Innovative work underway and identifies improvements to boost cancer system capacity
The Canadian Partnership Against Cancer (the Partnership) today released a new report, The road to recovery: Cancer in the COVID-19 era, that urges policymakers and health system leaders to consider cancer a priority in the wake of the pandemic.
Noting that time is of the essence, the report also shares innovative solutions already underway by partners in parts of Canada – which can be used as models for improvement by other communities across the country.
“Canada must not forget cancer when allocating healthcare resources as we continue to deal with the impacts of the pandemic,” said Dr. Craig Earle, CEO of the Canadian Partnership Against Cancer. “The Partnership’s priority from the start of the pandemic was on meeting the needs of people with cancer whose disease did not stop, even as much of the world did, and our cancer system partners have done incredible work to deliver care during this challenging time. As we shift to pandemic recovery, we’re keeping our focus on cancer and we urge others to do the same.”
Lives are at stake. One study predicts the possibility of more than 20,000 additional cancer-related deaths over the next 10 years.i However, that could be reduced by almost 16,000 if the cancer system’s diagnostic and treatment capacity is increased 10% above pre-pandemic levels.ii
Putting the focus on cancer in key areas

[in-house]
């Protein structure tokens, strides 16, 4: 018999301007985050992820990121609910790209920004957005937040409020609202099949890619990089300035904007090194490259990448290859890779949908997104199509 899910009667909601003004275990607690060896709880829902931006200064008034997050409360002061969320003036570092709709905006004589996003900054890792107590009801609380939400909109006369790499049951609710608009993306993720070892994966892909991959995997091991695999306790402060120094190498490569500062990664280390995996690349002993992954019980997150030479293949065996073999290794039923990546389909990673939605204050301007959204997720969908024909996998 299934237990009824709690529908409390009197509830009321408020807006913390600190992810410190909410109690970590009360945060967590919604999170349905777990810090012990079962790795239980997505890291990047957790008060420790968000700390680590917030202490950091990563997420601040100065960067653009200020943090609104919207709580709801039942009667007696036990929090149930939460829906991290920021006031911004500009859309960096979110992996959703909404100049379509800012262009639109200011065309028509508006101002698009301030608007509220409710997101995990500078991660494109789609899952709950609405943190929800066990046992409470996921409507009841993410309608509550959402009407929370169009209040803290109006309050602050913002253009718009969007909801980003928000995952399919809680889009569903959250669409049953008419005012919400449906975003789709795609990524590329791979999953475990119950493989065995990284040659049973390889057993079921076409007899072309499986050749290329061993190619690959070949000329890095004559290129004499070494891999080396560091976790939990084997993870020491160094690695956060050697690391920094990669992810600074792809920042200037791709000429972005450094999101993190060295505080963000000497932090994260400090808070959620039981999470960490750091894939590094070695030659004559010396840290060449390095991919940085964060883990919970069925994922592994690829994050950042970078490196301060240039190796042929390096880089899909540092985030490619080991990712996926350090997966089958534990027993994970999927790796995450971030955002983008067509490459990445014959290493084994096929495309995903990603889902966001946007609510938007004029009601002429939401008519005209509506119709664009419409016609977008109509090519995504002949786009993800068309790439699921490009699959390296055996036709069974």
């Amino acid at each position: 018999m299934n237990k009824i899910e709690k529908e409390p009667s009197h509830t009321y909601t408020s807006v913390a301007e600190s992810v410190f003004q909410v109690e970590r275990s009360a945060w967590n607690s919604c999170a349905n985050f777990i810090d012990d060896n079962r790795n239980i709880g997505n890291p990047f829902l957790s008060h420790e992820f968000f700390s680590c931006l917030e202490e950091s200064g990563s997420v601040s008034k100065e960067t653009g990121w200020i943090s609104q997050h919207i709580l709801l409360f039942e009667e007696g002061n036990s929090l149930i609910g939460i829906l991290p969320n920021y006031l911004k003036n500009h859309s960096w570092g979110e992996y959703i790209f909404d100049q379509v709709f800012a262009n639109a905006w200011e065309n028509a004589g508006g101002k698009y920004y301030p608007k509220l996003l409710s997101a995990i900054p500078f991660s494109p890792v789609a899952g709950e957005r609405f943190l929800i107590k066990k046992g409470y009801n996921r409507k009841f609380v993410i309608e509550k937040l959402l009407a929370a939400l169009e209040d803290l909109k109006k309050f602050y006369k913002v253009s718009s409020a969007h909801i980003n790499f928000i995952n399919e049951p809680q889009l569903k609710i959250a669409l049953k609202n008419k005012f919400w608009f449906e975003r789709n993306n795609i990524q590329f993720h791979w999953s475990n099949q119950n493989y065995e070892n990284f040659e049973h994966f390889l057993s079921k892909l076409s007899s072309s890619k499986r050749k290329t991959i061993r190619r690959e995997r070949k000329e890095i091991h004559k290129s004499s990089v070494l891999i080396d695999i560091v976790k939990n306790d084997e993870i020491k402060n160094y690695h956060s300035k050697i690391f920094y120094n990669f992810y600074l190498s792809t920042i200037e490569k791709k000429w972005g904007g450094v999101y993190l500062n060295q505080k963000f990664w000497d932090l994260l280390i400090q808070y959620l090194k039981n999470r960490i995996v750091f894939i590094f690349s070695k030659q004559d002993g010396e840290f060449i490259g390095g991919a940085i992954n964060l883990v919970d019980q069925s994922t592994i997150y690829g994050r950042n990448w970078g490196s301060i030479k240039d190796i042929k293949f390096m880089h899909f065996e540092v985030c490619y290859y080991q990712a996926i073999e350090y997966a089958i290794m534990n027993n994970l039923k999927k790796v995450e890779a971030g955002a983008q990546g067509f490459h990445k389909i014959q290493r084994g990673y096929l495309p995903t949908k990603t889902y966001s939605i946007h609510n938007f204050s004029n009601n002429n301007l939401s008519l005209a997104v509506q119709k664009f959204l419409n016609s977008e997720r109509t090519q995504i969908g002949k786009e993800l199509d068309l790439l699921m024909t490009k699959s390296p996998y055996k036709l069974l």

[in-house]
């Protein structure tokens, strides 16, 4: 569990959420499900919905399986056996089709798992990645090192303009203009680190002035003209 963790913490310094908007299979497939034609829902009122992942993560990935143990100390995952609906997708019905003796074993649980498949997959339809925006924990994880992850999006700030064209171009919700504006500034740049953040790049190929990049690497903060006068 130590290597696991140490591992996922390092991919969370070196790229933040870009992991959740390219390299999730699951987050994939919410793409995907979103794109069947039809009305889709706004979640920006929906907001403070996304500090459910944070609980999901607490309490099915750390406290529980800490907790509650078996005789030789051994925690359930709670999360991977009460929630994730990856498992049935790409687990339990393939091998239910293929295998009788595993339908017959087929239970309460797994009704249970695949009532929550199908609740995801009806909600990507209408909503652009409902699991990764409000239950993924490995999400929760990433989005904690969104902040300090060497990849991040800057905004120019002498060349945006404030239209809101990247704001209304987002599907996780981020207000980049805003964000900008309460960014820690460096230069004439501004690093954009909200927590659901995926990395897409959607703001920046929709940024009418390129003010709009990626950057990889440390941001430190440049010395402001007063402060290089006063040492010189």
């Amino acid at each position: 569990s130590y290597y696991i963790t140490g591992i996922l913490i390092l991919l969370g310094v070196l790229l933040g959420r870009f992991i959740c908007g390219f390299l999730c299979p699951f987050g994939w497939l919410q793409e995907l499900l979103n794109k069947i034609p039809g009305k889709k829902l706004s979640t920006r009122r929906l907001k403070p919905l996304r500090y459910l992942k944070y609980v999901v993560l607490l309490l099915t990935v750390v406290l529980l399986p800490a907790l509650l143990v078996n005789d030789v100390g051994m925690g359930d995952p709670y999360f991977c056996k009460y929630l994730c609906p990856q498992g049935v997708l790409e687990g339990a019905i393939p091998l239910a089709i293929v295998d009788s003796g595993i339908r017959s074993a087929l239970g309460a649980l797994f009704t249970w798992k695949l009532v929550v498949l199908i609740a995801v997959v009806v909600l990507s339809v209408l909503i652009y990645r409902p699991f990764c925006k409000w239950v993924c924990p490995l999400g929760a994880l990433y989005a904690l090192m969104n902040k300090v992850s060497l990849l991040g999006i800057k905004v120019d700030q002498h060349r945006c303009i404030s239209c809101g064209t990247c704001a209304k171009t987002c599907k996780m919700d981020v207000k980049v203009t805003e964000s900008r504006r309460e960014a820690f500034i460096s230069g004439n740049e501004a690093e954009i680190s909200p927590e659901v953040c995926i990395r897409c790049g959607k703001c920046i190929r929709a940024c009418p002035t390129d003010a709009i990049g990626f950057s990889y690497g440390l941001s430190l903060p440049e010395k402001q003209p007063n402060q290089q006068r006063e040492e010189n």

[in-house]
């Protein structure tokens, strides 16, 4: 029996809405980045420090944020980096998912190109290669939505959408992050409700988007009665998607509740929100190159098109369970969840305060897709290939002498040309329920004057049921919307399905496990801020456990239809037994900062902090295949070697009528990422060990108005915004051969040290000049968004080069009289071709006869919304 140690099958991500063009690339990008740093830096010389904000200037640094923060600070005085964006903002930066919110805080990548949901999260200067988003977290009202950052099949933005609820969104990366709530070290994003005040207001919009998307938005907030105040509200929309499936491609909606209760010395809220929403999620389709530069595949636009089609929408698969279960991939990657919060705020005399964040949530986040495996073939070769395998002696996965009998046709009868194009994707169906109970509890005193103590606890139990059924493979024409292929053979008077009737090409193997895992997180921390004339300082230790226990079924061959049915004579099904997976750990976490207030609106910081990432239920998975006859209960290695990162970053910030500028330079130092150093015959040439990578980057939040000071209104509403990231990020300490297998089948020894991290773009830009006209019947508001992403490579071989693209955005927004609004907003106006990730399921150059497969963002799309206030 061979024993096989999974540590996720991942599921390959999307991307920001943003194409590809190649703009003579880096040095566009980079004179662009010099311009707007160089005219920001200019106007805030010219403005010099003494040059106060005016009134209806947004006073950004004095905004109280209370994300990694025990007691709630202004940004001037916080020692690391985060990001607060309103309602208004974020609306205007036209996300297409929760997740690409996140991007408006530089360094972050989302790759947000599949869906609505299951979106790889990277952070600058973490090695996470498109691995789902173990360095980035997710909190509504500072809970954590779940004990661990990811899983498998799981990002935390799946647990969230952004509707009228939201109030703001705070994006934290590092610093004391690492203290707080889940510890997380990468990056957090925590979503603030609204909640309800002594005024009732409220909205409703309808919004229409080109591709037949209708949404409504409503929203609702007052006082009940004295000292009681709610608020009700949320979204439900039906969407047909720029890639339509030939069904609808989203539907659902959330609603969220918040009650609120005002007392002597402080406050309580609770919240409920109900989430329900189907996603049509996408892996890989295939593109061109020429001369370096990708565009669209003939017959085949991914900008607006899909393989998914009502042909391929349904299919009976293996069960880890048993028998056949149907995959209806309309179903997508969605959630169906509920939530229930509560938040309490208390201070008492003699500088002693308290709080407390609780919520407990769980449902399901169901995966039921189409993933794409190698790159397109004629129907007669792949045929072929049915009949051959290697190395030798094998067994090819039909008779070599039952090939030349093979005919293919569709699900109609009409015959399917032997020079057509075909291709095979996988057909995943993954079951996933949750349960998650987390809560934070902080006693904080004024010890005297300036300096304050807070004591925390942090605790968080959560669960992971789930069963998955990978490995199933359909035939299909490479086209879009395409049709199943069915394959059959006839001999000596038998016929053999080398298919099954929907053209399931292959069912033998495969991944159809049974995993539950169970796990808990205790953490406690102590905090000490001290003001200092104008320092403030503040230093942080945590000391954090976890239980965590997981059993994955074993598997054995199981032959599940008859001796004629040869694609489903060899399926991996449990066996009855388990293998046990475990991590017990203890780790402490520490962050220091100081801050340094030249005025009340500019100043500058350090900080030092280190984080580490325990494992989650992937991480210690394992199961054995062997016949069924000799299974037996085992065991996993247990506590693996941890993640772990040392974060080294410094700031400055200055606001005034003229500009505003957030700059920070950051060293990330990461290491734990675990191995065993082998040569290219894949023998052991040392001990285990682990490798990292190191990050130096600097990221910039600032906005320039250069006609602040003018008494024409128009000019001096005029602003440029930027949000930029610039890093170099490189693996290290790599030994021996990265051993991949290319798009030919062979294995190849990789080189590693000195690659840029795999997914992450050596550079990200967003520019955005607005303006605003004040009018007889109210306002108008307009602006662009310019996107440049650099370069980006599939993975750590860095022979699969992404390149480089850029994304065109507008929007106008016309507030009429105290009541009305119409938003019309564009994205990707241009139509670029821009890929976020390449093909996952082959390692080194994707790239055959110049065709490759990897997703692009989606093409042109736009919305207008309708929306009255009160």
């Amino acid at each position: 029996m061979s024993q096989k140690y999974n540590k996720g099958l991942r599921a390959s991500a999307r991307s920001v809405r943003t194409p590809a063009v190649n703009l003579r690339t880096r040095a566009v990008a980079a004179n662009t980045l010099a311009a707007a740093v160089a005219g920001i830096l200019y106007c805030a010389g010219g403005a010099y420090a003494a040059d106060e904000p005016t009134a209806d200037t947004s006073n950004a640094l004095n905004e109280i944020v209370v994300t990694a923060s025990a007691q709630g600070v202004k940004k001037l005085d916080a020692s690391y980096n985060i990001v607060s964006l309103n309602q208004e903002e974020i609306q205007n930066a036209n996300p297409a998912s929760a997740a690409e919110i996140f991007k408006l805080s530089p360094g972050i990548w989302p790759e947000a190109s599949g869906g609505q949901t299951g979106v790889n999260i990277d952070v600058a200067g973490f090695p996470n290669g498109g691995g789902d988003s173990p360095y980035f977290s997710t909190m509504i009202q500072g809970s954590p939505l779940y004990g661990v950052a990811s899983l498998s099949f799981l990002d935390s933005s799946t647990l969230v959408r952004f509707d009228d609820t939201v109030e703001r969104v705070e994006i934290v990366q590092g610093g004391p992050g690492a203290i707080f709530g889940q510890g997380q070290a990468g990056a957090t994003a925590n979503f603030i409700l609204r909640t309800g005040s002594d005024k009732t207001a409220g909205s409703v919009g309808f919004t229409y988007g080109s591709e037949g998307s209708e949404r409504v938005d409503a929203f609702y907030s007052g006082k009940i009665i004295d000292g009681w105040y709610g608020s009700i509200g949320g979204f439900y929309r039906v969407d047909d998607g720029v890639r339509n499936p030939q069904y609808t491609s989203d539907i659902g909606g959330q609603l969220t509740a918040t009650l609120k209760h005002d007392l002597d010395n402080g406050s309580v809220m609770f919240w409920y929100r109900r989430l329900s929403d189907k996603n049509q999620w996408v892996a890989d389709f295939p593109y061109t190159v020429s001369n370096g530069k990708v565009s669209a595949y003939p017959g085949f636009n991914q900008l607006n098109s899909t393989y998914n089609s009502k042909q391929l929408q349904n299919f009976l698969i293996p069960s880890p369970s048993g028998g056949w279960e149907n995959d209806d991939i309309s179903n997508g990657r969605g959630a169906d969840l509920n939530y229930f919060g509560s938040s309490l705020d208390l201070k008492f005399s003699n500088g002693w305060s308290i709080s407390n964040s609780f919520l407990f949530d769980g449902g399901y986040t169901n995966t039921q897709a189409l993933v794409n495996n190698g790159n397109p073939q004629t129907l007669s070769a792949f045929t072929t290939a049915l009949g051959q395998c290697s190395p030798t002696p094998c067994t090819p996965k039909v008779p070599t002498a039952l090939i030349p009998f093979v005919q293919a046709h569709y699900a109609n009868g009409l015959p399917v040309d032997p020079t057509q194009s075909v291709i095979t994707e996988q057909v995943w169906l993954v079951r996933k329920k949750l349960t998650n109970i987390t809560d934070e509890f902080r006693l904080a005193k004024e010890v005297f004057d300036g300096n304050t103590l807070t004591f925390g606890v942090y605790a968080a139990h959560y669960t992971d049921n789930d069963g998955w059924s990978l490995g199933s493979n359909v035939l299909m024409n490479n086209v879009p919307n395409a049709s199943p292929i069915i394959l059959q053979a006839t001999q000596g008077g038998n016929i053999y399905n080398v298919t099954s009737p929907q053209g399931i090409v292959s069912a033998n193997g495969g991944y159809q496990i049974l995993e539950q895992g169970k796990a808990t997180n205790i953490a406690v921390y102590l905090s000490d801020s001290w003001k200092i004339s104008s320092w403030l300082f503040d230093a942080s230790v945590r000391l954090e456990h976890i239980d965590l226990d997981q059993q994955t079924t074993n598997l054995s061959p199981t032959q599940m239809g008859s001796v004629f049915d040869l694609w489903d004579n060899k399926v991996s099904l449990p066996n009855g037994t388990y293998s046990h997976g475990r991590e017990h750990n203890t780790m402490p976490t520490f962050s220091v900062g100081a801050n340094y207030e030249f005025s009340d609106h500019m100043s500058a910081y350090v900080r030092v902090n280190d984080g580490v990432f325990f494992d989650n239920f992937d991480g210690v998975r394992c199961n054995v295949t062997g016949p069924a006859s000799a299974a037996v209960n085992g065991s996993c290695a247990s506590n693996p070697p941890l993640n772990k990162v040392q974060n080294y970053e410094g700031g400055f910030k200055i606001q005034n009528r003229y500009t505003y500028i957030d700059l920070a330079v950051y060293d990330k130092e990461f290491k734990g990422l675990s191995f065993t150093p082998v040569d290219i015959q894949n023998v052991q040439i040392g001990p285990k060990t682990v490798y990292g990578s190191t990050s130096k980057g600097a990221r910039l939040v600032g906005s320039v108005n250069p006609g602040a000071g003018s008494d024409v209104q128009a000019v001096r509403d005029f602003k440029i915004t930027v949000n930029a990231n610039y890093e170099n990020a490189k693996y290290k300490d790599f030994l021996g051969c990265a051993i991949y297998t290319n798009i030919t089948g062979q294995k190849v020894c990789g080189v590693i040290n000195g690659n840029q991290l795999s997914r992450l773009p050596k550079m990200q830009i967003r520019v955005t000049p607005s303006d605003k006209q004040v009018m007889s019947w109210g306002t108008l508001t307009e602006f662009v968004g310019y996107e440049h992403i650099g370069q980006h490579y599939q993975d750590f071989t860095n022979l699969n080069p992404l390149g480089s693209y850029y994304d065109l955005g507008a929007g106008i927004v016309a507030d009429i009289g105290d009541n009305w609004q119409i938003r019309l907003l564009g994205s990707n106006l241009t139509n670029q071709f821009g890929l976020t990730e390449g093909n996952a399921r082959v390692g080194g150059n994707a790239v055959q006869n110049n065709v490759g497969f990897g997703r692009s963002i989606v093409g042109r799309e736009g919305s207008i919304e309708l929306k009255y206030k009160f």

“Strengthening Canada’s cancer system starts with getting a clear picture of what’s happening today, and what kinds of responses and investments will be needed for the future,” said Dr. Earle. “Policy-makers and cancer system leaders should take action now to focus on the key areas identified in The road to recovery, and can draw on the many examples of innovative, practical actions already underway across the country the report highlights.”
These actions and solutions can be found here: https://www.partnershipagainstcancer.ca/topics/cancer-in-covid-19-era/actions-solutions/
The road to recovery: Cancer in the COVID-19 era identifies a number of challenges that arose during the pandemic, such as delays in cancer screening and diagnosis, disruption of cancer prevention services, treatment and care, and pressures on the healthcare workforce. This resulted in real impacts on real people, exacerbating health and social inequities, with a disproportionate effect on First Nations, Inuit and Métis.
The report notes that, as COVID-19 continues to disrupt Canada’s cancer system, attention needs to be given to three key focus areas to boost system capacity and save lives: (1) solving the healthcare human resources crunch, (2) preparing for a surge in cases, and (3) leveraging the potential of new ways of delivering care including those supported by digital technologies.
It also highlights the fact that, to improve care and outcomes for cancer patients, health equity must be at the forefront of Canada’s pandemic response and recovery.
The report brings together recent data and research from partners across Canada, and it also shares examples and stories of innovative approaches already underway to improve cancer care.
“Throughout the pandemic, healthcare professionals and cancer system partners across Canada dedicated themselves to supporting patients and their families through a very difficult period,” said the Honourable Jean-Yves Duclos, Minister of Health. “Our government is committed to improving access to health care and supporting healthcare professionals to ensure Canadians have access to the care they deserve. This timely and insightful report provides examples and ideas to improve cancer care for patients everywhere.”
Share your thoughts, actions and innovations on the road to recovery using #FocusOnCancer.